Richard Lester 1932–
American director and television producer.
Lester's style often recalls the old days of slapstick and silent films. His most successful films combine a frenetic pace with visual gags.
Lester left for Europe at the age of twenty-two. While there, he wrote a musical and took it to England in hopes of selling it. His visit was timely, coinciding with the debut of commercial television. Lester not only sold the musical, but found a job as a television director. With Peter Sellers and Spike Milligan, Lester wrote for The Goon Show, an improvisational comedy series. The collaboration of Lester, Sellers, and Milligan led to a short film, The Running, Jumping, and Standing Still Film. This rough, virtually unedited film was an outgrowth of The Goon Show.
Beginning in 1963, Lester made two films with the Beatles, A Hard Day's Night and Help! Here the surrealistic comedy of The Goon Show is combined with the Beatles's own unique brand of humor. However, a few critics contended that Lester indulged in visual tricks excessively.
Lester's style has varied from film to film. While How I Won the War is filled with black humor; Robin and Marian is a sentimental romance. Petulia is an incisive satire; Juggernaut is a suspenseful adventure film. In the words of Richard T. Jameson, the best of Lester's films have made "eloquence of frenzy." As Jameson writes: "From the snowfields of 'Ticket to Ride' in Help! to the out-of-focus shimmers of light and color framing the microcosmic Juggernaut, the extreme busyness of his films and frames has always been deployed against nothingness."
[The] three motifs introduced during the early moments of [A Hard Day's Night]—running (flight), antagonism towards the establishment (order), and subsequent mayhem (misrule)—are extended by variation throughout the remainder of the action. The unifying tension is that which exists between the harried manager of the troupe … and his obstreperous charges, a good-natured badinage which has, as always in such cases, an underlying darkness. The Manager wants them to "behave," to "shape up," to "stop clowning around." They, on the other hand, seek to escape his supervision and to disobey his orders. One is invariably reminded of a group of school boys on an outing in the charge of a bullying but ineffectual master. (p. 53)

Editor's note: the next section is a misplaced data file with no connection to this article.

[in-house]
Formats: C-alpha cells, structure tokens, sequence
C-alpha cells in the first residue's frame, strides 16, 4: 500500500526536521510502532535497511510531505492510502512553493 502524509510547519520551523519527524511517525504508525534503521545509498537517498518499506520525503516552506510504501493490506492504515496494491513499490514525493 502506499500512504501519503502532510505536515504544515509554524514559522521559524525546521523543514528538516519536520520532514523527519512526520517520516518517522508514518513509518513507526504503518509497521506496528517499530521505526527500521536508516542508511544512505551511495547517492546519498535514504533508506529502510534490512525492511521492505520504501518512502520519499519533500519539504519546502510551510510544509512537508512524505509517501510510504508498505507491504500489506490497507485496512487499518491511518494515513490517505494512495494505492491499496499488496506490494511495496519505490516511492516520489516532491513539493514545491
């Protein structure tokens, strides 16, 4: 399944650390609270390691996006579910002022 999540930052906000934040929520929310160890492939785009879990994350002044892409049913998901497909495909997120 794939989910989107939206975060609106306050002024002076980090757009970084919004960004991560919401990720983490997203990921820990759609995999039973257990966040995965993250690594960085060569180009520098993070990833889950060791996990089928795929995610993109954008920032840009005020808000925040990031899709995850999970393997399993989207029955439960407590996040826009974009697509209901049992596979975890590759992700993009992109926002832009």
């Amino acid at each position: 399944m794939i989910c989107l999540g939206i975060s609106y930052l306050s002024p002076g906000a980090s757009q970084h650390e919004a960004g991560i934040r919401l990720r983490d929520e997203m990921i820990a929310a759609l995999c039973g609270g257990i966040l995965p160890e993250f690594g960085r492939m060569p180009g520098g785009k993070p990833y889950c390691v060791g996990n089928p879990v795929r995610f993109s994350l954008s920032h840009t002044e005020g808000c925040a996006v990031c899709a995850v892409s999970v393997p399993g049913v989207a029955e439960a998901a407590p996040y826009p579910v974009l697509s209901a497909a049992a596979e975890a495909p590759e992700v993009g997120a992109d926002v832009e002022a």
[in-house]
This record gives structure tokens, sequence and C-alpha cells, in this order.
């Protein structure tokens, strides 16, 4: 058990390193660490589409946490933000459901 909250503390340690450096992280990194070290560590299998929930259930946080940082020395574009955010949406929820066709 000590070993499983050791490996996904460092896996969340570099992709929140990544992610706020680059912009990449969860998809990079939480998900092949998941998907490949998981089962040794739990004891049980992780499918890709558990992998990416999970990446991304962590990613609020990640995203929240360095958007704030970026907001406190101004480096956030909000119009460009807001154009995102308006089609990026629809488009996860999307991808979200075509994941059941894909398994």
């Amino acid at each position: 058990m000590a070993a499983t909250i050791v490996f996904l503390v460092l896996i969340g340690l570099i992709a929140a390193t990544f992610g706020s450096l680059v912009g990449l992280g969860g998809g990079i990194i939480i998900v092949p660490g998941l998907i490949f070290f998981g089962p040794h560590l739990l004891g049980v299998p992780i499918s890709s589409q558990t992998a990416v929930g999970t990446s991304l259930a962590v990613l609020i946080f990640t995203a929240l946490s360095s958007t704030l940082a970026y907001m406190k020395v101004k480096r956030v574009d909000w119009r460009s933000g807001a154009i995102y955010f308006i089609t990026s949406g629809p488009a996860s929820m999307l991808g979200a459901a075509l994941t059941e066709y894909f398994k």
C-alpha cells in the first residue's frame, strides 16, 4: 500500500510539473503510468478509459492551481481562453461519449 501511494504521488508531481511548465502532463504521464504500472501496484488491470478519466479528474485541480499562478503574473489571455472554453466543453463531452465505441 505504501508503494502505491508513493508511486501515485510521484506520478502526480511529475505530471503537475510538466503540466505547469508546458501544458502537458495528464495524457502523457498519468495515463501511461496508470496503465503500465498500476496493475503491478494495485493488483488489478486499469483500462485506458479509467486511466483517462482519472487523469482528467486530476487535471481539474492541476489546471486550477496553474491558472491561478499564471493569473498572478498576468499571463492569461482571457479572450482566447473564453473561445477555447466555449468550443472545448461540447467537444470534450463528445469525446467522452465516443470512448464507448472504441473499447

Hard Day's Night is different from the usual pap. For one thing, it is technically exciting—in both senses of the words. The camera is very much alive: it runs, it jumps, it seldom is caught standing still. Unlike the bland flatness of the Elvis movies (which are reminiscent of the old SatEvePost illustrations), the image on the screen has depth. Gilbert Taylor, the cameraman, takes his techniques as he finds them, and he finds them everywhere. Much of the acting is apparently designed to suggest improvisation, and the camera assists this by a pseudo-documentary awkwardness. As in a documentary, the camera is insistently there, probing, pointing, pursuing, predicating. There are, as...
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[A Hard Day's Night] is a shining illustration of the often untenable maxim about the whole being greater than the sum of its parts. In the first place the Beatles themselves collectively, as a group and governing ungrammatically the singular verb, is (or are) clearly much more than simple Paul, John, George and Ringo. The same principle holds good for the film, which, broken down into its individual components, is pretty poor and insipid stuff. It is not in the conventional sense well written, having no construction to speak of and dialogues which no American director of musicals would look at and which are for the most part a lot less lively than the Beatles' own spontaneous repartee. It can hardly be called well directed, unless you believe that the rapid gyrations of a hand-held camera are intrinsically more exciting or cinematic than more usual methods, which is patently not true. (p. 196)